Black Male College Explorers Program Bridges College and Community for Volusia County Youth
Bethune-Cookman University demonstrates its commitment to the community it serves through valuable community engagement. Bridging the gap between college and community is critical to the mission of historically black colleges and universities. Black College Male Explorers is a student pipeline program that supports this effort and the community in myriad ways. The initiative is an immersive experience for boys in grades sixth through twelfth that provides mentoring, tutoring and exposure to college and career exploration. Foremost, the program encourages students to focus on their futures and to raise their aspirations through educational and cultural enrichment activities that expand their options by offering opportunities to participate in activities to which they may not otherwise have access.“We support students in their holistic development from boys to men through tutoring and mentoring during the school yearwhen the need is greatest and providing a rich summer experience that pushes so-called ‘at risk’ students to risk it all and aim high,” said Director of Male Initiatives Jermaine McKinney.
Cultivating relationships with various industry leaders to aid students in preparation for careers is also a component. “Through these interventions, we hope to increase the number of males who graduate high school and completea bachelor's degree in college or a technical degree,” said McKinney. Duringthe school year, the program meets Monday through Thursday for tutorial services in all subject areas to reinforce, enhance and increase student academic achievement. Students meet on alternating Saturdays for enrichment.
The highlight of the program is the five-week summer academy that consists of workshops providing hands on experience in science, technology, engineering and math (STEM) fields. From May 28- June 30th, 77 students immersed themselves in a fun filled hands on learning experience. Throughout the year, participants were rewarded for their commitment to the program as well as their achievements and progress made based on grades, behavior and attendance in school, at home and in the program, 50 of which participated in the summer academy.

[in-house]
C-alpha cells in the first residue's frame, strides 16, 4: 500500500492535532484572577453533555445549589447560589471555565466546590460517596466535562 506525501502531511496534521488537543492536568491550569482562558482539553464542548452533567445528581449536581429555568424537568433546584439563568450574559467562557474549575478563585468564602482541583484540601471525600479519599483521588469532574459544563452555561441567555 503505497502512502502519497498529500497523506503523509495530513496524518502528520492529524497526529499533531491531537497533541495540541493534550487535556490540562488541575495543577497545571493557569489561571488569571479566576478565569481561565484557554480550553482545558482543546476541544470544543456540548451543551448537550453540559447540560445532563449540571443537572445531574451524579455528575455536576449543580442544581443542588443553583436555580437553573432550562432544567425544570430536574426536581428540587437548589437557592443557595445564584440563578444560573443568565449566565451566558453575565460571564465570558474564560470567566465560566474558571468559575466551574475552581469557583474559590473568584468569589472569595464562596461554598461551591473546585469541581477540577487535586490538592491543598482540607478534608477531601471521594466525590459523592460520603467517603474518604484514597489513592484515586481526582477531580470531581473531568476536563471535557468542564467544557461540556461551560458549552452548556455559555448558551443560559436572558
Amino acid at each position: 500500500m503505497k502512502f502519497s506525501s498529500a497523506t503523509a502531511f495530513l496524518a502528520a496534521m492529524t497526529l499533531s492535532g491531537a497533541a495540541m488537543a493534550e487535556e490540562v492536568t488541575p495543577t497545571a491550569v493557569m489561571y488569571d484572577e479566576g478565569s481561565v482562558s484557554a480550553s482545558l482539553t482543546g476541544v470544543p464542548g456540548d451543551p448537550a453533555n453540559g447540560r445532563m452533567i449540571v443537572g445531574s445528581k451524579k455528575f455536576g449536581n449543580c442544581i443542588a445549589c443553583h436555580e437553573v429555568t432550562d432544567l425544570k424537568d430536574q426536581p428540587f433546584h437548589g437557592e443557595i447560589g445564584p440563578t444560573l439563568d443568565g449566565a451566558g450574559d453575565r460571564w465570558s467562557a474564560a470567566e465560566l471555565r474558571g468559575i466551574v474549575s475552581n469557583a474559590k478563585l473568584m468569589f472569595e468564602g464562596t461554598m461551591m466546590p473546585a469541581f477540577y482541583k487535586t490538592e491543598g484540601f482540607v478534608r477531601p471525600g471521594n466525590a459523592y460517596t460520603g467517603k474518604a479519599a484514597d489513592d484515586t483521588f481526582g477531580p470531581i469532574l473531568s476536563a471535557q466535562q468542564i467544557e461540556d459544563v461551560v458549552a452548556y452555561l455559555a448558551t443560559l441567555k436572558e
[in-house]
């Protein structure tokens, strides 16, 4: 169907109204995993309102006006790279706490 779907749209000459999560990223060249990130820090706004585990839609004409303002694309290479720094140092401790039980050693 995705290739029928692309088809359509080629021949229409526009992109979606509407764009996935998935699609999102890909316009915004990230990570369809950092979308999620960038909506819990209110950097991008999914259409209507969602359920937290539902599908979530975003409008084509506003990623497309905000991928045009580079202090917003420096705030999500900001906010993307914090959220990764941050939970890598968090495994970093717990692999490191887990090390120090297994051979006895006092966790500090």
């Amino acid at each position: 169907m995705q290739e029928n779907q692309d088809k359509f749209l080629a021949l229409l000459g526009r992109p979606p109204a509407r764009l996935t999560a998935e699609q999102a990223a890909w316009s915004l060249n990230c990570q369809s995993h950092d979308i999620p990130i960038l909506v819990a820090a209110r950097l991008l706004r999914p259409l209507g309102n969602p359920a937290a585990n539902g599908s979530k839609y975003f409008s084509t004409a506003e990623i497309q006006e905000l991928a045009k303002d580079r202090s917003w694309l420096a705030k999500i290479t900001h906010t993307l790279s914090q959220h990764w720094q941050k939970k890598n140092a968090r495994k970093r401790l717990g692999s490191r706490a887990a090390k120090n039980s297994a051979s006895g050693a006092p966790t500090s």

This summer, the students traveled to Memphis, Tennessee and Atlanta, Georgia where they toured historic sites to include: The Lorraine Motel, The University of Memphis and Le Moyne College, CNN in Atlanta, The Center for Civil and Human Rights and the Georgia Aquarium.
“The ultimate goal is to equip students with the confidence and resources necessary to excel and complete graduation and to create a pathway to higher education and other careers that will be sustainable throughout their lifetimes,” said McKinney.
The program is funded by The Florida Department of Education and has operated at B-CU since 1993. To learn more, contact firstname.lastname@example.org or at 386-481-2358.
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About Bethune Cookman University:
Founded in 1904 by Dr. Mary McLeod Bethune, Bethune-Cookman University (B-CU) today sustains her legacy of faith, scholarship, and service through its relationship with the United Methodist Church and its commitment to academic excellence and civic engagement. B-CU offers 38 degrees on its main campus and online college. Located in Daytona Beach, B-CU is one of three private, historically black colleges in the state of Florida. The institution boasts a diverse and international faculty and student body of nearly 4,000. For more information, visit www.cookman.edu